As I discussed earlier this summer, cartoons are making a small but encouraging comeback in theaters this year. If you should happen to see Legend of the Guardians: The Owls of Ga’hoole, you’ll be treated to the second of Warner Bros.’ new Road Runner cartoons, Fur of Flying. (The first, titled Coyote Falls, played with Cats and Dogs: The Revenge of Kitty Galore, and the third, called Rabid Rider, will appear at the head of Yogi Bear in December.) These new widescreen films bring two classic Warner Bros. cartoon stars back to life, and while they transform the graphic characters and backgrounds into sculpted CGI form they remain absolutely true to the spirit of Chuck Jones’ vintage shorts.
That is no accident. Everyone at the revitalized Warner Bros. animation department (Executive producer Sam Register, supervising producers Allison Abbate, Spike Brandt, and Tony Cervone, and especially writer Tom Sheppard and director Matthew O’Callaghan) took their mission seriously. They wanted to “do right” by these great cartoon characters, and realized they—
—were in for a drubbing if they messed up. Thanks to staff producer Katherine Concepion, I was privileged to attend a special studio screening arranged for Chuck Jones’ daughter Linda and her son Craig. There, Register reported that senior Warners management was enthusiastic about the prospect of reviving their sidelined stars, and are so happy with the results that they have commissioned more new shorts with other members of the Looney Tunes cast. (There is also a new, non-CGI Looney Tunes series scheduled to launch on Cartoon Network next year.)
O’Callaghan, who has several decades of animation experience behind him, starting at Disney in the 1980s, and two feature films under his belt as director (Curious George and Open Season 2) approached the new Road Runner cartoons with a keen sense of what made them tick, and what challenges he faced. First, he was told the new films couldn’t run more than three minutes—about the same as a preview trailer—or theater owners would rebel. That meant readjusting the formula that Chuck Jones and writer Michael Maltese worked out so well: no time to freeze-frame and identify the characters in bogus Latin, only one chance to see the Coyote’s new scheme fizzle at first, etc. To inspire and guide his animators, O’Callaghan made frame enlargements of key drawings in old Road Runner cartoons.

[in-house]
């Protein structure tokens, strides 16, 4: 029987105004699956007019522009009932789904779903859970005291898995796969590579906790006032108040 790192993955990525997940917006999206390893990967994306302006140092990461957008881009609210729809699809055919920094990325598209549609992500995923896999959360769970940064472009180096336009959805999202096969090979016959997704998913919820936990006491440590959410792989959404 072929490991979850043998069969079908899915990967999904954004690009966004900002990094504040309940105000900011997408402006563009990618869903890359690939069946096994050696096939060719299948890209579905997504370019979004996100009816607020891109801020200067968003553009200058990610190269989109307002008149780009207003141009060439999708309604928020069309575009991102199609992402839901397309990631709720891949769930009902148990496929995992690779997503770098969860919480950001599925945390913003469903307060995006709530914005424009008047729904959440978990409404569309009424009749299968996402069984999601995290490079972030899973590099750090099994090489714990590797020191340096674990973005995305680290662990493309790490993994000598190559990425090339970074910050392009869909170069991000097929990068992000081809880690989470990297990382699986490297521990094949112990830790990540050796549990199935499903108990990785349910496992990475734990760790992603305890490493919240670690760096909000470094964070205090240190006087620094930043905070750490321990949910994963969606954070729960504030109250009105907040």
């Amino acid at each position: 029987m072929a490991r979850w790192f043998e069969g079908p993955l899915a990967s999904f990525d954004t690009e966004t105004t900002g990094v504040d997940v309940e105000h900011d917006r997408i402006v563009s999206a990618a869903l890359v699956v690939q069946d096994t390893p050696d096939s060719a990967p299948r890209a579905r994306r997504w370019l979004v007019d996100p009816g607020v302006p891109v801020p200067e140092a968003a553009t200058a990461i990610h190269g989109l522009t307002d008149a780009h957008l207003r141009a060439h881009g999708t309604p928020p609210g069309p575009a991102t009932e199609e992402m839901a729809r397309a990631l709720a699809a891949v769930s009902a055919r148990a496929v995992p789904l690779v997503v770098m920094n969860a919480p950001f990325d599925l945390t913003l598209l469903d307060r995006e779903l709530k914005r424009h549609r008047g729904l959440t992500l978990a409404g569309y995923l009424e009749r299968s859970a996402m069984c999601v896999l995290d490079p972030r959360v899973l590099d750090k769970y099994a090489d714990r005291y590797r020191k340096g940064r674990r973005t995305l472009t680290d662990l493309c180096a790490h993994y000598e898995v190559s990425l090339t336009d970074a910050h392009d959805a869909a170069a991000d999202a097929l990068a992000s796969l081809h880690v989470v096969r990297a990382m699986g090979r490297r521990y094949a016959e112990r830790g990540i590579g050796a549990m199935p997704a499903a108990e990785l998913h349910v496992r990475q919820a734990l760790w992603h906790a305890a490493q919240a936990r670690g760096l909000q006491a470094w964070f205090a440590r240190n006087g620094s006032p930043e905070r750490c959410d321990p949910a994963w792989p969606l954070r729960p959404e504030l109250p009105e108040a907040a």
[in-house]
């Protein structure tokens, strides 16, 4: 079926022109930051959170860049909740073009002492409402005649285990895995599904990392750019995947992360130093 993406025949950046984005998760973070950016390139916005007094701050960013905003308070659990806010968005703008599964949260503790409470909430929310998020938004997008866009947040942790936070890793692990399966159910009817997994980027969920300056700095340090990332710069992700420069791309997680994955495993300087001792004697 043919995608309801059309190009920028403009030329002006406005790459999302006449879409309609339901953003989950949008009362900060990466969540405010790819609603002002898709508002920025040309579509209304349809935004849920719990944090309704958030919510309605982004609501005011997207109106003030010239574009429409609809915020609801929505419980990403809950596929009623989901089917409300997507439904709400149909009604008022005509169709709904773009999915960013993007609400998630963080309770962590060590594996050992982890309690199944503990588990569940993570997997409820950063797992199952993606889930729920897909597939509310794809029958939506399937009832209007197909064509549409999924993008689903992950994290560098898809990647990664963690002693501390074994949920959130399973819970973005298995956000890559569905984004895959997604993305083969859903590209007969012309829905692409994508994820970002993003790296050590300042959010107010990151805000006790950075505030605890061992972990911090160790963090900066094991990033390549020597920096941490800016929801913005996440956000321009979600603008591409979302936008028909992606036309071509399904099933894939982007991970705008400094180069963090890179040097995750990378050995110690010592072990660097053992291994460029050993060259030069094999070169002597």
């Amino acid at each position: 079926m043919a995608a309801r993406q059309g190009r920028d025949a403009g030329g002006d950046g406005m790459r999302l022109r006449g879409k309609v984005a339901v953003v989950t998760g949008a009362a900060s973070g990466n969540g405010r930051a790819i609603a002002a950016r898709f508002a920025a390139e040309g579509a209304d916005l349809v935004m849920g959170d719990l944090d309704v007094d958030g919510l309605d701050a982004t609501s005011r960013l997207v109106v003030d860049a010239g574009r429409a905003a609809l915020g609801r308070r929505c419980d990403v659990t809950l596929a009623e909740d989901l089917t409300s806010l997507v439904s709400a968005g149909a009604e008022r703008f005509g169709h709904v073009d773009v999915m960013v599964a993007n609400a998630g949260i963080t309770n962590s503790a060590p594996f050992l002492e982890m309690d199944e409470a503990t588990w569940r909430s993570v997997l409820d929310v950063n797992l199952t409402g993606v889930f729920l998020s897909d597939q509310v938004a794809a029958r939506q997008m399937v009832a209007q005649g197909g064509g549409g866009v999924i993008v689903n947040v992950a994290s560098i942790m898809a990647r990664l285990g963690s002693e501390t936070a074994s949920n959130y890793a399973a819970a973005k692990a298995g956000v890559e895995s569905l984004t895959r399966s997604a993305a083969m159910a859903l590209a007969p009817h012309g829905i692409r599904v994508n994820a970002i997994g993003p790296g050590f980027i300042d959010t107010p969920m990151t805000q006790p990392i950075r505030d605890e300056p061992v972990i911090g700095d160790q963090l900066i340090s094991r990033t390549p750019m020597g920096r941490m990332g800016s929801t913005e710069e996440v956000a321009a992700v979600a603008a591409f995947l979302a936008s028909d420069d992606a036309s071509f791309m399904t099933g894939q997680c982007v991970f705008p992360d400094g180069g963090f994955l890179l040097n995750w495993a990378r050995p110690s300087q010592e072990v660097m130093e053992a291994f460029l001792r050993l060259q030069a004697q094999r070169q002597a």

His next hurdle was dealing with 3-D, and to my delight, he decided to use every trick in the book—like forced perspective—to exaggerate gags for dimensional effect. When Wile E. Coyote stretches his arms in a desperate attempt to reach something, and we see the action from his point-of-view, his limbs are artificially lengthened to boost the impact of the shot.
Most important, these new three-minute shorts are quite funny—and I’m sure they play as well “flat” as they do in 3-D. Young viewers who haven’t seen the old Road Runner shorts may have to acclimate to their modus operandi, but I’m sure it won’t take them long to catch on. (No matter what happens to the poor Coyote—and darn near everything does—he always survives to fight another day.)
The cartoons not only look good—they sound good, too. Warner Bros. encouraged the animation team to score them just like the old days, so that’s a sixty-piece orchestra playing Christopher Lennertz’s music on the soundtrack, including the “Merrily We Roll Along” theme.
I wish there were some easy way to see all three Road Runner cartoons without having to sit through those family-friendly features…but for now, that’s your only option. Still, if you love cartoons, and appreciate ingenious use of 3-D, I’d say they’re worth the price of admission.